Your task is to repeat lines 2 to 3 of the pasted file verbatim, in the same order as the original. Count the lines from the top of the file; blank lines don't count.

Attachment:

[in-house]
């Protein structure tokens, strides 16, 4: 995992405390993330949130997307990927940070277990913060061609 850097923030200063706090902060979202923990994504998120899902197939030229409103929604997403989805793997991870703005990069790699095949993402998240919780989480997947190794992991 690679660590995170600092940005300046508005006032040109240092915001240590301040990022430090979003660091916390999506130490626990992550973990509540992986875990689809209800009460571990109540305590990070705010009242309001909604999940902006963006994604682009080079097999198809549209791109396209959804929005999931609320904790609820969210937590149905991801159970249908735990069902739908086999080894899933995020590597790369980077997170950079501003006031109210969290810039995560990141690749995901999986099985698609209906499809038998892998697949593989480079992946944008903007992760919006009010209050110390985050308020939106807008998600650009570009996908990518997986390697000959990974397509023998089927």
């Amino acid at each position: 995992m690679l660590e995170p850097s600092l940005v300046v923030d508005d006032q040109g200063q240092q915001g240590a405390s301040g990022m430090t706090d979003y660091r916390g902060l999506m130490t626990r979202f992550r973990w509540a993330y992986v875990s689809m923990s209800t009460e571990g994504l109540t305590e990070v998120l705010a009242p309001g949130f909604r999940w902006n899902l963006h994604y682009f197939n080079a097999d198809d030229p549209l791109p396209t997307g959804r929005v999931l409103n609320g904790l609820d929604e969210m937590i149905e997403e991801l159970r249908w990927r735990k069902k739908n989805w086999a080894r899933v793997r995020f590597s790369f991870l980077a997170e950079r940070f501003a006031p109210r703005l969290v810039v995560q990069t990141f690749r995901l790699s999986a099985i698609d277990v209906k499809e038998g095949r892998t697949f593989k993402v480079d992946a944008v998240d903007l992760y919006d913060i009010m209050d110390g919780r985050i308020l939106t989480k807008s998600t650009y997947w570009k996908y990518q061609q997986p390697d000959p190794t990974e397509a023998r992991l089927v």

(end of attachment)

């Protein structure tokens, strides 16, 4: 995992405390993330949130997307990927940070277990913060061609 850097923030200063706090902060979202923990994504998120899902197939030229409103929604997403989805793997991870703005990069790699095949993402998240919780989480997947190794992991 690679660590995170600092940005300046508005006032040109240092915001240590301040990022430090979003660091916390999506130490626990992550973990509540992986875990689809209800009460571990109540305590990070705010009242309001909604999940902006963006994604682009080079097999198809549209791109396209959804929005999931609320904790609820969210937590149905991801159970249908735990069902739908086999080894899933995020590597790369980077997170950079501003006031109210969290810039995560990141690749995901999986099985698609209906499809038998892998697949593989480079992946944008903007992760919006009010209050110390985050308020939106807008998600650009570009996908990518997986390697000959990974397509023998089927």
């Amino acid at each position: 995992m690679l660590e995170p850097s600092l940005v300046v923030d508005d006032q040109g200063q240092q915001g240590a405390s301040g990022m430090t706090d979003y660091r916390g902060l999506m130490t626990r979202f992550r973990w509540a993330y992986v875990s689809m923990s209800t009460e571990g994504l109540t305590e990070v998120l705010a009242p309001g949130f909604r999940w902006n899902l963006h994604y682009f197939n080079a097999d198809d030229p549209l791109p396209t997307g959804r929005v999931l409103n609320g904790l609820d929604e969210m937590i149905e997403e991801l159970r249908w990927r735990k069902k739908n989805w086999a080894r899933v793997r995020f590597s790369f991870l980077a997170e950079r940070f501003a006031p109210r703005l969290v810039v995560q990069t990141f690749r995901l790699s999986a099985i698609d277990v209906k499809e038998g095949r892998t697949f593989k993402v480079d992946a944008v998240d903007l992760y919006d913060i009010m209050d110390g919780r985050i308020l939106t989480k807008s998600t650009y997947w570009k996908y990518q061609q997986p390697d000959p190794t990974e397509a023998r992991l089927v």